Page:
Whether black from a bottomless cup or as a Frappuccino mocha skim latte, it's our culture's elixir, coffee. In this hour of To the Best of Our Knowledge, java, joe, or a cup of mud. Most of us drink it everyday, but few of us know the effects it has on the world's economy, or even on our own bodies. Also, how to brew the perfect cup. And, using grounds to divine the future. The world's most popular pick-me-up, next time.
Timothy James Castle tells Jim Fleming how he brews the perfect cup of coffee. He says for the real coffee experience, drink it black without milk or flavors. Castle's book is "The Perfect Cup: A Coffee-Lover's Guide to Buying, Brewing and Tasting." Also, journalist Mark Pendergrast is the author of "Uncommon Grounds: The History of Coffee and How It Transformed Our World." He tells Steve Paulson that coffee came from Ethiopia, functioned as a patriotic symbol during the early days of the American Republic, and prolonged the slave trade in places like Brazil. And, he says, Americans have always believed they have a right to cheap coffee.SEGMENT 2:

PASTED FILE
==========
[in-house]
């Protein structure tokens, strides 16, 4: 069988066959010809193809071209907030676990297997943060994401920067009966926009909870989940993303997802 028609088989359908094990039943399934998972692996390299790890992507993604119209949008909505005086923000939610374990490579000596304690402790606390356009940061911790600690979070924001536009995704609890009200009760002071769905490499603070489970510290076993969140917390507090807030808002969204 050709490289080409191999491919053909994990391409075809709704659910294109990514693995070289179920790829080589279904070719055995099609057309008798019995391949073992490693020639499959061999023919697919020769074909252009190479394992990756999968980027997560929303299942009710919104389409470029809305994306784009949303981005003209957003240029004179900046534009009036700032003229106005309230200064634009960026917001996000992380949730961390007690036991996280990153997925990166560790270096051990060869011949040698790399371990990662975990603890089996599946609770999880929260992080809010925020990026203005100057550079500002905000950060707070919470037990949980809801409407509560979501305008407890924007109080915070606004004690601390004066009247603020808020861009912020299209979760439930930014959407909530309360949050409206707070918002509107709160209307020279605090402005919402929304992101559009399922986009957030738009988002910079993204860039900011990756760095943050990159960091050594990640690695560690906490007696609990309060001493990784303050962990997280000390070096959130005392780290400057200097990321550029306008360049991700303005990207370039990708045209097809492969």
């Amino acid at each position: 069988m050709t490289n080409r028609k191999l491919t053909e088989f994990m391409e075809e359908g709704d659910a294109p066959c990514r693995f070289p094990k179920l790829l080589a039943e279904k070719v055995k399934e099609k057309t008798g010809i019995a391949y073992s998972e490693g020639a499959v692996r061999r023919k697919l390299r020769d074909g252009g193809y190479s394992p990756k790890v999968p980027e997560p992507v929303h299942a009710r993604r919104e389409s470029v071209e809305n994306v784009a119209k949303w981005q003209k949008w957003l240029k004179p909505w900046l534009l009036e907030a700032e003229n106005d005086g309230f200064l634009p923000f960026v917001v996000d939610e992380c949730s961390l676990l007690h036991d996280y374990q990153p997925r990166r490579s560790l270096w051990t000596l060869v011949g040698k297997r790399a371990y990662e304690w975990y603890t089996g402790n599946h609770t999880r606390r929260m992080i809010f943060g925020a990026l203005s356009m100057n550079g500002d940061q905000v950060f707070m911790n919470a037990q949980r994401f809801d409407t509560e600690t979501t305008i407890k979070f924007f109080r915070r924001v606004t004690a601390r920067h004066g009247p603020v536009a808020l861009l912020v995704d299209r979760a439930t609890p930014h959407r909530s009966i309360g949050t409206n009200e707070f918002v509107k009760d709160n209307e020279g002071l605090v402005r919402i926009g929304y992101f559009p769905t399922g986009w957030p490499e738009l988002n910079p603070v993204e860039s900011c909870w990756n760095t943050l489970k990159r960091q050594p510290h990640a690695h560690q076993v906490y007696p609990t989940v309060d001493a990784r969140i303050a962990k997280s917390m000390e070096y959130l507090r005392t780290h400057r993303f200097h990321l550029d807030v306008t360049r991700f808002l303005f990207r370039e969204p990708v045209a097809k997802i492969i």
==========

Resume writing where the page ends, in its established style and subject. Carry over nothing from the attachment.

Reporter Ann Hepperman examines the impact Starbucks has had on Flagstaff, Arizona. It's the homogenization of American culture vs. reliably good coffee! Also, Emebet Vandervort performs the "I Hate Coffee" rant by The Urban Shocker, also known as Dale C. Miller.SEGMENT 3:
Bennett Alan Weinberg walks Anne Strainchamps through the science of caffeine. Sure it's an addictive drug, but it has its good points! It's a naturally occurring substance, and we can benefit from its rejuvenating properties. Weinberg's book is "The World of Caffeine." Finally, Anne Strainchamps visits Barbara Moran, a coffee diviner who explains her ancient art and reads the good news in Anne's grounds. Barbara owns The Dardanelles restaurant in Madison, Wisconsin.Cassette copies are available at 1-800-747-7444. Ask for program number 02-02-10-A.
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